I broke off the engagement.

It seemed that every time
I became

even friendly
with another man,

I was warned off.

And then there was
silence for years.

I met Eric, and we got engaged.

Nothing.

We married.

Nothing.

And then three weeks ago,

I got this.

"I have arrived."

But if this isn't your
former husband, who is it?

I don't know.

Frederick had a much younger
brother named William.

He was an unstable child,

but he adored Frederick.

Perhaps he feels that any
involvement

I have with another man
is somehow betraying

his brother's memory.

And this William Bosner,

you think that for this,

he might still be seeking
the vengeance?

The same night
I received that...

I saw the face at that window.

No!

For the first time.

No!

A dead face.

I really don't understand

why you're leaving, Poirot.

After all Mrs. Leidner
told us this morning,

I mean to say, there's
a damsel in distress

if you like.

We're all in bally
distress this year.

You wouldn't believe
what a difference there is.

There's Carey.

Even he was quite cheerful
last year...

believe it or not.

He's worked with Leidner
for years, of course.

So has Annie Johnson.

She blames Mrs. Leidner,

thinks her presence
spoils everything.

Is that your opinion,
Monsieur Coleman?

No, she's just jealous.

She used to run round
after old Leidner,

darning his socks and making him
tea in the old days.

I suppose she feels
a bit inhibited

with Mrs. Leidner around.

- Ah.
- Whoops.

- Oof!
- That was a good one!

We don't have to get there
in five minutes, you know.

Oh, that's half the fun
of this run.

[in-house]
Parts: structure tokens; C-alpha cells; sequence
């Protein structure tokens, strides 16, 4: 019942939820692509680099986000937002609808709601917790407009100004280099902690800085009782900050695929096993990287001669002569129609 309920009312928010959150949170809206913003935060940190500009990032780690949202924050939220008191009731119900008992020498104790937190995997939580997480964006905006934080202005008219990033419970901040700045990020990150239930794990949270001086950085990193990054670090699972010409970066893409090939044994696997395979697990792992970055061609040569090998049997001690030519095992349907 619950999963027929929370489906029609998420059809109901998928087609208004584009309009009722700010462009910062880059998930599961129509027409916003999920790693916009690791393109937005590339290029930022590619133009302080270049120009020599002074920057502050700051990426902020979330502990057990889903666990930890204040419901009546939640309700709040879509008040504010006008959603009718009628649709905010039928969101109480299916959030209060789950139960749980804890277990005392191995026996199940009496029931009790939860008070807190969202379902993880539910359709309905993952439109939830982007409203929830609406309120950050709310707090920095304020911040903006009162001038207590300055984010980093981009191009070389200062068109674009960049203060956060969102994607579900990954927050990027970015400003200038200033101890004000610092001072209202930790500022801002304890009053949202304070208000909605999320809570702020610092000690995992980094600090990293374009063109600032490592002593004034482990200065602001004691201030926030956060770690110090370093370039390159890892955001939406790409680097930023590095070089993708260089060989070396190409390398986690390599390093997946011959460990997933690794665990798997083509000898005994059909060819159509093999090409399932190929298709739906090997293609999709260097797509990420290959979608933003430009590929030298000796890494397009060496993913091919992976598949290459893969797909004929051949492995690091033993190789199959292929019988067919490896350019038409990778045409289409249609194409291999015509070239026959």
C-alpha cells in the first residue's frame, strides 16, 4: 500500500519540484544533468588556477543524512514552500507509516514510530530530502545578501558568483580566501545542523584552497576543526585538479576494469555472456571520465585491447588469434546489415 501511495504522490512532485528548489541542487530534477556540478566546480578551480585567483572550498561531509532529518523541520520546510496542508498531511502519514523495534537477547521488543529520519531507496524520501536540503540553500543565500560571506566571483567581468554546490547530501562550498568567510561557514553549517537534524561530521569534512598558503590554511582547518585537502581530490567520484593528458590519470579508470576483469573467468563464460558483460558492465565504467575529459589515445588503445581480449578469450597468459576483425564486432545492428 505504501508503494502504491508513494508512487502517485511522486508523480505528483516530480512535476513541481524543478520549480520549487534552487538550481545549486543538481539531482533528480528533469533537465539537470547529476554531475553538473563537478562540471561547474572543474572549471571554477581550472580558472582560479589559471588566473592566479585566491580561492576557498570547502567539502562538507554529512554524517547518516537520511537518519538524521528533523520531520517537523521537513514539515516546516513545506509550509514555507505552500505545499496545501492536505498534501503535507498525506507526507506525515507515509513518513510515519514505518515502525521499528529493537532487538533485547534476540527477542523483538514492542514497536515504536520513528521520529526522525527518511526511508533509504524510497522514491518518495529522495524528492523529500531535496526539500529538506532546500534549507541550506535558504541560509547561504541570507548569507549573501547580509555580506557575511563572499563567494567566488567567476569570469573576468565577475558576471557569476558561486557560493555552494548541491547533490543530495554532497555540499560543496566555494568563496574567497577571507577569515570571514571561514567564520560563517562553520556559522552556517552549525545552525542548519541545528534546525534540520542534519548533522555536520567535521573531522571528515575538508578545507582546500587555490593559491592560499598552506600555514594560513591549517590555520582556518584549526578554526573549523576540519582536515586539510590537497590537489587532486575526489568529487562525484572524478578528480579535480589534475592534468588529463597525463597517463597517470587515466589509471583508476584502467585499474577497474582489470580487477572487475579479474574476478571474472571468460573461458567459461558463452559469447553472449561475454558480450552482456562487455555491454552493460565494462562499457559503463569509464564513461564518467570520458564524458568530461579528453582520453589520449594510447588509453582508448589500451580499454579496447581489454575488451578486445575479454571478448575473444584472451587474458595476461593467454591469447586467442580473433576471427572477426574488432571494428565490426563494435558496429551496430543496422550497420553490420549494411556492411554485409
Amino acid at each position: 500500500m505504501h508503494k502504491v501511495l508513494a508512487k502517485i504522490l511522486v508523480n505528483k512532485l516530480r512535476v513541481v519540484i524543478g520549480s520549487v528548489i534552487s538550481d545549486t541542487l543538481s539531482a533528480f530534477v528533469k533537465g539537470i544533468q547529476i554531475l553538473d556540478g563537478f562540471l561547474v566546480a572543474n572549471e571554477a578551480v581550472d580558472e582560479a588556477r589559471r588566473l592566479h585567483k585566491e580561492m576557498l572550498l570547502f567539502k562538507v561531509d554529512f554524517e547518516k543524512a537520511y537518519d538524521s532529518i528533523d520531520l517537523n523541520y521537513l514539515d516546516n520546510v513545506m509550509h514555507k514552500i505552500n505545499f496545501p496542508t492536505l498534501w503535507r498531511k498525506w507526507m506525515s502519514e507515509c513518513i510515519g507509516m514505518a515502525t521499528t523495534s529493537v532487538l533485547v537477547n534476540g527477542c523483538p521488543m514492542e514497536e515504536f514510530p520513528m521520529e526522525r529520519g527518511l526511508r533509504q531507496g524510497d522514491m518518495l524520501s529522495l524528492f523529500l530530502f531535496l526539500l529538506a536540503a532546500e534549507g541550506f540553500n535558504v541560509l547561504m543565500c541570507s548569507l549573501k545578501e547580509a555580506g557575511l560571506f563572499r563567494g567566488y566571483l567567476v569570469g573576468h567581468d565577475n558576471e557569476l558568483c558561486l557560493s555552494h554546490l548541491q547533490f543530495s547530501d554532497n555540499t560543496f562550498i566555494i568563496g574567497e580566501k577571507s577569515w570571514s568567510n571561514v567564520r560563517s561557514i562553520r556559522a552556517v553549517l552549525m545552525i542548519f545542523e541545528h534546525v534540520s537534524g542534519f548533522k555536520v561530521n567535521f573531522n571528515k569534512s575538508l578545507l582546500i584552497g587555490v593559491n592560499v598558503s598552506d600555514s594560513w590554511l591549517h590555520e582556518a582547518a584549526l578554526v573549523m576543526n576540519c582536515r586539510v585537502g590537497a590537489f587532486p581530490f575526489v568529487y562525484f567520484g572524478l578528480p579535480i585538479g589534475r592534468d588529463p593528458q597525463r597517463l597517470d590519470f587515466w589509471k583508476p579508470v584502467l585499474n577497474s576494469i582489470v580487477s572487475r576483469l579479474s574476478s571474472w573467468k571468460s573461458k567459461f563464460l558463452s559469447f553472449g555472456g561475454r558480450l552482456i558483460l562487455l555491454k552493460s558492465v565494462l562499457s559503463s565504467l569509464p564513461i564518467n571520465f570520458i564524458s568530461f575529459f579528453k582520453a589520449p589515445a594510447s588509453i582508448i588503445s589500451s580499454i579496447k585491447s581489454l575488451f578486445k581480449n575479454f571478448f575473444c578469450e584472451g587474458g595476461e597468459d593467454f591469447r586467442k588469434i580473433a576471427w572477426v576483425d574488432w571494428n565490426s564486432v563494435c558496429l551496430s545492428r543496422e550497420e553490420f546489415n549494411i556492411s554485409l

You're getting old,
Uncle Arthur.

Speaking for myself,

Monsieur Coleman,
I have aged 10 years

since I entered
this automobile.

It's none of your
damn business how I behave.

Of course it's my business.

Now, you listen to me,
Mr. Richard Carey...

ERIC: Oh, there you are, Louise.

I thought Miss Johnson

might be up here.

She's just going out
to the dig.

Oh, good.

I'll try and catch her.

How you doing there, Richard?

I'll give you a hand.

I'll post those letters now.

Thank you.

Oh, tell me, Monsieur Coleman,

do you recognize
this handwriting?

COLE It's the lovely Louise's.

Madame Leidner?

Yes. Why?

Oh, nothing.

It just reminded me
of the handwriting

that I saw recently
of someone else.

Good Lord.

Why would she write threatening
letters to herself?

Oh, I think that would be an assumption
too great to make, Hastings,

on the grounds of the similarity
of the handwritings.

But if it was so,

it would not be
an occurrence unheard.

Pretty ruddy silly,
if you ask me.

Ah, well, if only people
would ask you, Hastings,

they would refrain
from the ruddy silliness, eh?

Good night, Hastings.

Good night, Poirot.

Monsieur.

The key to my room,
if you please.

Certainly, Monsieur Poirot.

The Countess Rossakoff, she
is returned yet to the hotel?

Not yet, Monsieur Poirot.

Oh. Merci.

Hello, Richard.

Hello, Sheila.
You're a long way from home.

If Mohammed won't go
to the mountain...

Why do you never
come into Baghdad?

There's nothing in Baghdad
that interests me particularly.

Really?

- I'm sure we could...
- Sheila.

Don't say another word.

I am very nearly old
enough to be your father.

I wasn't saying anything.

I don't know what
you're talking about.

It must be the sun or something,

seems to have gone
to your head.

Abdullah!

Abdullah!

Father Lavigny,

do you happen to know
where my nephew is?

I was hoping he could
run me into Baghdad again.

He's gone already, I think.

It's Friday, and the workmen
are paid today.

He has to collect
the money from the bank.

Oh, blast.

It's a bit clearer
up there now.

Louise has been
complaining lately

there's not enough room
to walk about.

I'm just going to tell her
the good news.

What time does Bill Coleman
usually get back from Baghdad?

Oh, I do not know.

It is variable.

Oh, my God!

Louise!

Oh, Louise!

She's dead.

Good God.

No alcoves,

no wardrobes,

and no curtains behind
which anyone could hide.

No.

The body was on this rug.

Leidner said he lifted her head
when he found her,

but he didn't actually
change her position.

It all seems
so straightforward, no?

Madame Leidner, she is lying
on the bed, half asleep.

Someone opens the door,

she looks up,
rises to her feet and...

And was struck down.

Oui.

Blood.

Very little.